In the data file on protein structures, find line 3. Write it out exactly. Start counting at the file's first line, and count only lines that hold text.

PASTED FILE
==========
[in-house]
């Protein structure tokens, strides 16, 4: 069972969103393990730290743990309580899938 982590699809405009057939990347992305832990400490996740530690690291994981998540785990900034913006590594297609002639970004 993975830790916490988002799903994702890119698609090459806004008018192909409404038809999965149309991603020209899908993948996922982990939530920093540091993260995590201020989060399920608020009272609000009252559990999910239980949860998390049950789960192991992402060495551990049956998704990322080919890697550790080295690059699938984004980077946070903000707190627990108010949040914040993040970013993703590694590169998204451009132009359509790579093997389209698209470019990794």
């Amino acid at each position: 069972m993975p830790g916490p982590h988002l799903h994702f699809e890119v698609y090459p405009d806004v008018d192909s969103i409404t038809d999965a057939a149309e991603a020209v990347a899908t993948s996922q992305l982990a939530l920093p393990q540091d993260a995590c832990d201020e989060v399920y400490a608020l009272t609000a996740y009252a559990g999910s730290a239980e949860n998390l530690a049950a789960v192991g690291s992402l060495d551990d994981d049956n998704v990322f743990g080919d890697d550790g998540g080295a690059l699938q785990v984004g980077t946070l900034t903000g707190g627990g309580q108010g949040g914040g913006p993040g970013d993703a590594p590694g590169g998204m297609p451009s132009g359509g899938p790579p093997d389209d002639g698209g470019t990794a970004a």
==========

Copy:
């Amino acid at each position: 069972m993975p830790g916490p982590h988002l799903h994702f699809e890119v698609y090459p405009d806004v008018d192909s969103i409404t038809d999965a057939a149309e991603a020209v990347a899908t993948s996922q992305l982990a939530l920093p393990q540091d993260a995590c832990d201020e989060v399920y400490a608020l009272t609000a996740y009252a559990g999910s730290a239980e949860n998390l530690a049950a789960v192991g690291s992402l060495d551990d994981d049956n998704v990322f743990g080919d890697d550790g998540g080295a690059l699938q785990v984004g980077t946070l900034t903000g707190g627990g309580q108010g949040g914040g913006p993040g970013d993703a590594p590694g590169g998204m297609p451009s132009g359509g899938p790579p093997d389209d002639g698209g470019t990794a970004a």